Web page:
Take, for example, the contradictory Barbed Wire Buddha, at once transcendent and violent, constructed of repurposed barbed wire encased in ultramarine blue. “I think our world is the paradise they spoke of,” Dimopoulos says of spiritual leaders through the centuries. “Yet, if we are given paradise, we will turn it into Chernobyl. A Barbed Wire Buddha is a contradiction in terms, a universal symbol of non-violence constructed from a materiel of war, defensive, and so generating an ideas universe that is rich, plural and complex.
Visual Language in Translation
Vibrancy and bleakness, presence and memory have long been recurring themes for this Egyptian born artist of Greek descent. Having lived in the cosmopolitan city of Ismailia until the age of seven, Dimopoulos relocated to Wellington, New Zealand with his parents and grandparents in the 1960s. There, he remembers, their identity as foreigners was only amplified. Unable to find work as a master tailor, his father’s health declined from long hours on a car assembly line. Without English as a second language, culture shock characterized Dimopoulos’ early years.
A passionate sketcher and keen observer, however, Dimopoulos hungrily absorbed the colorful cultural sights, smells, and languages of the immigrant community he was part of; many members shared his family’s background in the fashion and the garment trades.
Perhaps it is not surprising that the artist gravitates toward the metaphor of translation when asked about his approach to art. “It’s really ideas that interest me,” he says. Influenced by Mark Rothko and German conceptual artist Joseph Beuys, Dimopoulos says his inspiration lies in the intersection between intangible concepts (human suffering, environmental destruction), material objects (carbon fiber rods, neon tubing, barbed wire), and decidedly physical space (urban parks, windswept shorelines). Having to express those ideas with a visual language? “It’s like trying to translate, say, Russian into English,” he says. “You’ll never get the perfect translation.”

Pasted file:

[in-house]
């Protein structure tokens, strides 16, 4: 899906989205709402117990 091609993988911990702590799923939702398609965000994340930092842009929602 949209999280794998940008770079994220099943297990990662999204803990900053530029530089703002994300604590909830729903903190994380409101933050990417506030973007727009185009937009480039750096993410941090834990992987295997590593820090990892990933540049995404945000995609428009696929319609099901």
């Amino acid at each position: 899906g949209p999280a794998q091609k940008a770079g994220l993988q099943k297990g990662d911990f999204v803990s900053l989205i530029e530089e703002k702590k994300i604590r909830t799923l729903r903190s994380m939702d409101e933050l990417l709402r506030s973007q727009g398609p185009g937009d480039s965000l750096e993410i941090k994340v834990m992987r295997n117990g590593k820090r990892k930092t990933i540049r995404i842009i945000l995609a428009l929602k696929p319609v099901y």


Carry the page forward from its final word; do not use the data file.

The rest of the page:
Public Art: Global Concepts, Local Connections
Dimopoulos uses flexible shafts of carbon fiber for purely linear, abstract, and geometric kinetic sculptures exploring the volatility of natural forces. His pared-down color palette uses primarily monochromatic applications, also visible in his large-scale steel sculptures. Pointillist at their base, each work creates multilinear interventions of space and time, describing restrained arcs in movement.
For nearly four decades now, Dimopoulos has continued his travels, erecting public arts works and large-scale sculptures everywhere from Korea to Canada, England to Australia. While travel is surely in his nature – he now lives in the USA – it is the allure of commissioned work that drives him to unexplored territory. Beyond the appeal of accommodating a client’s particular interests and space, he says, “commissions are what allow artists to push themselves and create substantial works.” Such investments are particularly essential when designing sculpture for urban environments, he says. “You have to work on a scale that has presence.”
Despite a packed schedule of installations for public and private collections, Dimopoulos is expanding his studio practice, creating prints and works on canvas and paper. The latter are saturated with colour and heavily resined, a metaphorical veneer of truth over richly fabricated falsehoods and fairytales.